Billions of dollars offered by US Congress as a lifeline to small American businesses struggling to survive the pandemic are about to be left on the table when a key government programme stops accepting applications for loans.
Business owners and advocacy groups complain that the money in the Paycheck Protection Programme was not fully put to work because the programme created obstacles that stopped countless small businesses from applying. For those that did seek loans, the ever-changing application process proved to be an exercise in futility.
"It was a flawed structure to begin with," said John Arensmeyer, CEO of Small Business Majority, an advocacy group. "It favoured established businesses. It was set up to give money to people with strong banking relationships."
The programme's shortcomings also made it more difficult for minority businesses to get loans, according to a report from the Center for Responsible Lending, a research group.
The loans were designed to give companies devastated by government-ordered shutdowns money to pay staffers and survive. The money was aimed at small businesses such as restaurants, retailers and salons that are desperately trying to stay afloat as the US economy reopens in fits and starts.
As of late Friday, the Small Business Administration had approved more than 4.7 million loans worth nearly $518 billion. Small businesses that also included medical offices, dry cleaners and manufacturers obtained money that ultimately saved jobs and eased the unemployment rate from April's staggering 14.7 per cent to May's still-excruciating 13.3 per cent.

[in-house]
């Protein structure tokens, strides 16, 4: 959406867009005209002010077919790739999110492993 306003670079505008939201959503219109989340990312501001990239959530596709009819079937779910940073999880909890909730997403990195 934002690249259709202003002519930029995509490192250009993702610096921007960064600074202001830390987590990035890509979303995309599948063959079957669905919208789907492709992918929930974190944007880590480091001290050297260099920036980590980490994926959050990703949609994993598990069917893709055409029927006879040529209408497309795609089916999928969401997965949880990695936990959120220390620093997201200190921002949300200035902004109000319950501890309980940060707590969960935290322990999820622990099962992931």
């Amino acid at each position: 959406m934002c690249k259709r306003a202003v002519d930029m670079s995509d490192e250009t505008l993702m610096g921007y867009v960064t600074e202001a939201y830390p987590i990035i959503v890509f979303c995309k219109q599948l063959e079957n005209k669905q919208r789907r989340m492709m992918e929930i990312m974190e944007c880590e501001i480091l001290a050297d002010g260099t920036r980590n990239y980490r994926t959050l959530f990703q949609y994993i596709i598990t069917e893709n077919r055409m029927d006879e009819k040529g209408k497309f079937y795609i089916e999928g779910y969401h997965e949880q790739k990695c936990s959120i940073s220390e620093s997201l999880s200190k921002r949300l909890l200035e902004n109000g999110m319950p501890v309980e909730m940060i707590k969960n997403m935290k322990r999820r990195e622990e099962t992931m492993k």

But more than $140b in loan money remained unclaimed out of $659b allocated by Congress. It will be up to Congress to decide what to do with any leftover funds, an SBA spokeswoman said.
Some banks rejected any companies that did not have multiple accounts. Sole proprietors and freelancers had to wait a week before applying, and many found they could not supply the kind of documents the government and banks demanded.
The programme's biggest appeal was its promise that loans would be forgiven, but confusion abounded about requirements owners had to meet to get that forgiveness.
Those requirements and information about the program kept changing: Between March 31 and June 15, the SBA issued 35 changes to programme rules and its frequently asked questions, according to a Government Accountability Office report issued last week. It was not until May 22, seven weeks after the programme began, that the SBA and the Treasury Department released the first instructions and applications for loan forgiveness.
"It's been a moving target this whole time," Arensmeyer said.
In the dark and struggling with the effect of shutdowns, many owners said, "no thanks".
Gabriella Borrero, co-owner of The Vault, a Boonton, New Jersey, recording studio, said she was uncomfortable with the possibility that the business, which had been shut for three months, could be burdened with a loan if it could not get forgiveness. And she could not determine up-front how much money might need to be repaid.
"We decided to simply tough it out ourselves and make it through by dipping into our savings," she said. "I'd rather not have this looming thought, 'Are we going to have it forgiven or will it come back to bite us?'"
For many small-business owners, a big drawback was the law's original requirement that companies use loan money within eight weeks, with a June 30 spending deadline. That gave businesses like restaurants two undesirable choices: recall laid-off workers immediately and risk having to lay them off again after eight weeks, or wait to use the money and then have to repay part of the loan.